The property on which the competitions focus is 21 Stanhope Avenue in Keene, New Hampshire.
You are welcome to visit the site after contacting our Project Manager at designcompetitionkeene <at> gmail.com.
Keene is in southwestern New Hampshire, in the watershed of the Ashuelot River, a tributary of the Connecticut River. Keene’s elevation is around 500 feet above sea level and the area falls within USDA hardiness zone 6. The city’s population is around 24,000. Keene is home to two colleges, Keene State College and Antioch University of New England.
21 Stanhope is about 0.8 acres. The property has a long rectangular shape, with boundaries approximately 125′ x 300′. The house sits near the road and is aligned with it, facing northwest.
The land is relatively flat, sloping down very slightly toward the east. Soil on the site is loamy sand, classified as Caesar loamy sand. Wooden and chain link fences run along most of the western side of the property. Much of the property is currently quite open, with large vegetation and structures making up a portion of the site–the house and shed in the north, a line of deciduous trees along the southwestern fence line, a stand of white pines along the southeastern edge of the property, and three apple trees southeast of the house. Throughout the yard, there is a lawn composed primarily of grasses, strawberry, dandelion, yarrow, mosses, cinquefoil, and clover. These plants thrive throughout the property except underneath the white pine trees, where little is growing. There is also a lilac to the west of the house, a winged euonymus to the west of the neighbors’ shed, and a row of yucca, possibly Yucca filamentosa, to the west of the white pines.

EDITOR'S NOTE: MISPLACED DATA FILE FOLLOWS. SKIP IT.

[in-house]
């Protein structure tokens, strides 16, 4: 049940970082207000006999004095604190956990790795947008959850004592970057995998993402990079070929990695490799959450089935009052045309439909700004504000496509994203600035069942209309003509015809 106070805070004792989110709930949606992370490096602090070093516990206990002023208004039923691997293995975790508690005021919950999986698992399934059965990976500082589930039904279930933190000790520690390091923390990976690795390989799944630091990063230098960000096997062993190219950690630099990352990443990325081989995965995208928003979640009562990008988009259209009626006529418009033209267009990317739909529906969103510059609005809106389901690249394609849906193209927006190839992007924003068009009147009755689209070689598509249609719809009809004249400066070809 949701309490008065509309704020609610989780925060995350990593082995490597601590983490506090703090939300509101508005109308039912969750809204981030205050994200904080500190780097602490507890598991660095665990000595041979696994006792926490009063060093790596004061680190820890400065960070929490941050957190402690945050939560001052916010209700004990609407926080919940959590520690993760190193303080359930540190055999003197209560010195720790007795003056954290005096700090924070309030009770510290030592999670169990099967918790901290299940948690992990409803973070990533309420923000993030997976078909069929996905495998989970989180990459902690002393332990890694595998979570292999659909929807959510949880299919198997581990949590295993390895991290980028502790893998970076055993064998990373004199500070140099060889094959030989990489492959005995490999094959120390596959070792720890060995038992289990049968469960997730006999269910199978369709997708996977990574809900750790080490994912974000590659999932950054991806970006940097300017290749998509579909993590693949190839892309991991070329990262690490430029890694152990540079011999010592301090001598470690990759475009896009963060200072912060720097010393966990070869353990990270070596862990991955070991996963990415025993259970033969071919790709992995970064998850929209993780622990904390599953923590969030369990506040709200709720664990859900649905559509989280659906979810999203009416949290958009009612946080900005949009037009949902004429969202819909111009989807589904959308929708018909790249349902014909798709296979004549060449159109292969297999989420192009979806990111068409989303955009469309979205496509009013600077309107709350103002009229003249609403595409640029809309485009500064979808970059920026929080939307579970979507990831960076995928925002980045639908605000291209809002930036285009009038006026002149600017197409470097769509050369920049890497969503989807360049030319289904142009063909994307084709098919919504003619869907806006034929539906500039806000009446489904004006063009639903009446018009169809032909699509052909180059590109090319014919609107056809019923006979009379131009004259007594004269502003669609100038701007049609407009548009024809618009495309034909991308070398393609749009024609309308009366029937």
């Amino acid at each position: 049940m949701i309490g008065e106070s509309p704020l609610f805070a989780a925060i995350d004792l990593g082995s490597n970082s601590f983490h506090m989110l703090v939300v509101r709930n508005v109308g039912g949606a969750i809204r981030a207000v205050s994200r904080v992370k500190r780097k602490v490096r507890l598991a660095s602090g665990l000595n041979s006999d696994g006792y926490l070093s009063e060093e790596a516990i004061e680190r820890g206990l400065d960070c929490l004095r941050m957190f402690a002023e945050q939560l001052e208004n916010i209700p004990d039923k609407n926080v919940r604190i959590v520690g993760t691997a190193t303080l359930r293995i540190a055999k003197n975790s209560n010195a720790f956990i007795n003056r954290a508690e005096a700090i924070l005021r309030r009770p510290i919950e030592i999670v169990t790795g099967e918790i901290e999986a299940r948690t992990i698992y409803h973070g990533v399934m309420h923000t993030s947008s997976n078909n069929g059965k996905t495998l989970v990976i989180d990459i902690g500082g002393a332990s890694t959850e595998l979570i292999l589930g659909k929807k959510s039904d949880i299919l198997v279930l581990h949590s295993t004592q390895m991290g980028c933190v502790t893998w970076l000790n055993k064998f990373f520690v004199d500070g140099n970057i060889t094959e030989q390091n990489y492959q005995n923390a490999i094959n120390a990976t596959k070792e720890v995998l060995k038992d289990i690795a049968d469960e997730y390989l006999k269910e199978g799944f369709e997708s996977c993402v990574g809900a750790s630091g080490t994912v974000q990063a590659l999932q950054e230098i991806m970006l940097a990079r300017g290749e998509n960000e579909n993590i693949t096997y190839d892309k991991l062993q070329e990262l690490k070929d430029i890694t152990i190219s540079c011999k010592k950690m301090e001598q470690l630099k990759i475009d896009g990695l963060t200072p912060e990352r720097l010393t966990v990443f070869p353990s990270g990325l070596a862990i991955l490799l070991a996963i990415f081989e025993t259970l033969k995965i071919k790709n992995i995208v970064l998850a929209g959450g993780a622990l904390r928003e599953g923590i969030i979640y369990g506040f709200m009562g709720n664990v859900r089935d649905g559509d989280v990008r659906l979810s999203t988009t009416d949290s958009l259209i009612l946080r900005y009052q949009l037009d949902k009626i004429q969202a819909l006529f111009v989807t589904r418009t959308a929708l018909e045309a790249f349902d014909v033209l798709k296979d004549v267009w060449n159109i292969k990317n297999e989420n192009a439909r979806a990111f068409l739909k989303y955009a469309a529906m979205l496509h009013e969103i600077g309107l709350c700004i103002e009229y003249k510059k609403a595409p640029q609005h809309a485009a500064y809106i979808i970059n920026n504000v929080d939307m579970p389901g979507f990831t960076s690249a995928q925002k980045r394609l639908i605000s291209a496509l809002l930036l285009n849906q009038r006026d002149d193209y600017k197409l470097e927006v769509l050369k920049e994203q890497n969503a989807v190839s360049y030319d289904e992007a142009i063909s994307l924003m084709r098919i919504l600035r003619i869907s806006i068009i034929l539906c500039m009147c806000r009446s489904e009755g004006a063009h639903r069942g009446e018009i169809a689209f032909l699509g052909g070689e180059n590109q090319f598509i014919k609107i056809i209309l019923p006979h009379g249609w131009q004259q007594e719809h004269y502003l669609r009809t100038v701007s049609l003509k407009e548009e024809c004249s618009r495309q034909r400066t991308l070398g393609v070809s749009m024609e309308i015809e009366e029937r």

The house is gutted, with internal walls intact to varying degrees. It appears that parts of the upstairs were burned at some time in the past.
The space under the staircase is part of the bathroom.
The second floor measures 20′ 2″ (north and south walls) by 29′ 5″ (east and west walls) at floor height. All three dormers measure 5′ 6″ wide.
The foundation matches the shape of the ground floor, except that there is no foundation under the porch.